Pomodoro 101

I am terrible with procrastination, just the worst. But what I find harder to do is actually get work done in my office. There are too many distractions like people eating apples (I have real bad Misophonia), people bringing in cake and insisting we eat it… you know usual PhD office stuff. If I have menial tasks to do such as typing up data, or I need to do a lot of printing then being in the office is great (socially and for £).

But if I have actual work to do it is usually a waste of time. I have to listen to music to drown out the distractions, which usually means my brain is slightly distracted anyway, and then you get into a steady stream of thought and someone asks you something and it’s all gone to pot again. This means I do much better at home. Except that at home there is washing to do, tidying (“I simply can’t work in this room with all this mess”) and lets not forget these guys:

I love my cats, and they love being fed and having somewhere warm to sit so generally everyone is happy when I work at home.

I was finding it hard to get work done the last few weeks because I am currently supposed to be in the field. I usually am out collecting data 24/7, but because my current work revolves around song collection and playback experiments I need to have relatively low noise levels. This means any time the wind picks up over 10mph I can’t hear birds, they can’t hear what I’m playing out to them and any Dictaphone notes I make to myself  are drowned out by noise.

This means that I have the occasional day off for office work. This is hard because fieldwork is exhausting, physically and mentally so to have a whole day of office work in the middle of a week collecting data is not ideal. Any time I make some headway with data analysis it is put on hold for a few days whilst I go back out and do more fieldwork.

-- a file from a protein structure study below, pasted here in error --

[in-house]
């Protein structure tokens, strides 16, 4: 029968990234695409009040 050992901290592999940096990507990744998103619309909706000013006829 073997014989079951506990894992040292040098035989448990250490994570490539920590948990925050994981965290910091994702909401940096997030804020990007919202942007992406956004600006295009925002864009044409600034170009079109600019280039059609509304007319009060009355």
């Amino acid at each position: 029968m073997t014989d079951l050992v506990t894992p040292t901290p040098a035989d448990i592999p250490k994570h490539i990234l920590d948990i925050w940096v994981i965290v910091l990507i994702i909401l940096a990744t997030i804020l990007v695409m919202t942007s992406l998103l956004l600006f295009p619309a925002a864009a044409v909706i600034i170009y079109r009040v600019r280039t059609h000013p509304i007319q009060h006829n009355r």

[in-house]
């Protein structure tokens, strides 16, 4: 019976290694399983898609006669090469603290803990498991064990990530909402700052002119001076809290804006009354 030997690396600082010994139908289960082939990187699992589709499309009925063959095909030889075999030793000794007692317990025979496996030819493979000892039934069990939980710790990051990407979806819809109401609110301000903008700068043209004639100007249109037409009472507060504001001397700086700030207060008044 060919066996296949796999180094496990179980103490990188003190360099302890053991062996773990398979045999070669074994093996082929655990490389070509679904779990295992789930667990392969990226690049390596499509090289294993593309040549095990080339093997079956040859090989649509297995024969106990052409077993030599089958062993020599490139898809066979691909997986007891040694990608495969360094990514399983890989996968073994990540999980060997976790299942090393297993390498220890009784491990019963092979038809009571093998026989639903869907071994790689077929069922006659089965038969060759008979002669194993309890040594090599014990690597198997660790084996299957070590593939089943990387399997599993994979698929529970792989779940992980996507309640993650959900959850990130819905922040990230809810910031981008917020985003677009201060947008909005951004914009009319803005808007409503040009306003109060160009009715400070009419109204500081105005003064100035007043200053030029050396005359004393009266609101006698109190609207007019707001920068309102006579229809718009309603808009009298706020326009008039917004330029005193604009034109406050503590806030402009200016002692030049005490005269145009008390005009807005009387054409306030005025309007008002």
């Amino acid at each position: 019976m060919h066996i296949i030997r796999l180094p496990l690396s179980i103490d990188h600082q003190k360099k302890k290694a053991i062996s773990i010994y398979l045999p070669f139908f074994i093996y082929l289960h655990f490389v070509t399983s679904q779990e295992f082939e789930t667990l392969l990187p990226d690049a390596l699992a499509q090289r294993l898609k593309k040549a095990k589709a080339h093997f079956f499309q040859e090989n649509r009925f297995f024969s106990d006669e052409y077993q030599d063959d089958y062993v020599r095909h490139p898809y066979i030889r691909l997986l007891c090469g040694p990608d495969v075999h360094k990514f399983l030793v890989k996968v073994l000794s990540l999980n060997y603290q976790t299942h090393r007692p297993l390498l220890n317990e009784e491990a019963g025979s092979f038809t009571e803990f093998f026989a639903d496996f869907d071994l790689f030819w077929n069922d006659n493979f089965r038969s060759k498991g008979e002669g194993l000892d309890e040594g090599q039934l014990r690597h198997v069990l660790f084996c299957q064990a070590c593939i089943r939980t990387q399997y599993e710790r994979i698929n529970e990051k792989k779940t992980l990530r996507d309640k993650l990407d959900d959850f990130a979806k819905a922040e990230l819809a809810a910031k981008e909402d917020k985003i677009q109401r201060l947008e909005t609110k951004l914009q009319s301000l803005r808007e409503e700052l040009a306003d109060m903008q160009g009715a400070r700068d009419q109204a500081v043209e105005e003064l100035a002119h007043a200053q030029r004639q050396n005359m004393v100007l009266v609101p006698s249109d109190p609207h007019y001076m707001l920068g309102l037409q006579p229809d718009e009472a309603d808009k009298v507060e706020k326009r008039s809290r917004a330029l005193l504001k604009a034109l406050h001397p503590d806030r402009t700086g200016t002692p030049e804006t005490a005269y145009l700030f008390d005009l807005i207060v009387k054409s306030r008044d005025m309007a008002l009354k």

pomodoro

(photo stolen from google image search)

Thus brings me to the Pomodoro Technique. It has revolutionised the way I work. No more getting distracted by cats, and washing and faffing in many other ways I usually manage. According to Wikipedia the Pomodoro Technique is:

“a time management method developed by Francesco Cirillo in the late 1980s. The technique uses a timer to break down work into intervals, traditionally 25 minutes in length, separated by short breaks.”

Basically work for 25, take a 5 minute break and repeat. After you have completed 4 sets you can take a longer break!

It sounds stupid but if I start my day making a list of things I need to get done, I actually get them done using Pomodoro. I think it is me accepting I have a very short attention span and if I bargain with myself that it won’t last forever then I can get myself to concentrate and get work done.

Plus my cats get an allotted 5 minute play time, so everyone is happy.

 

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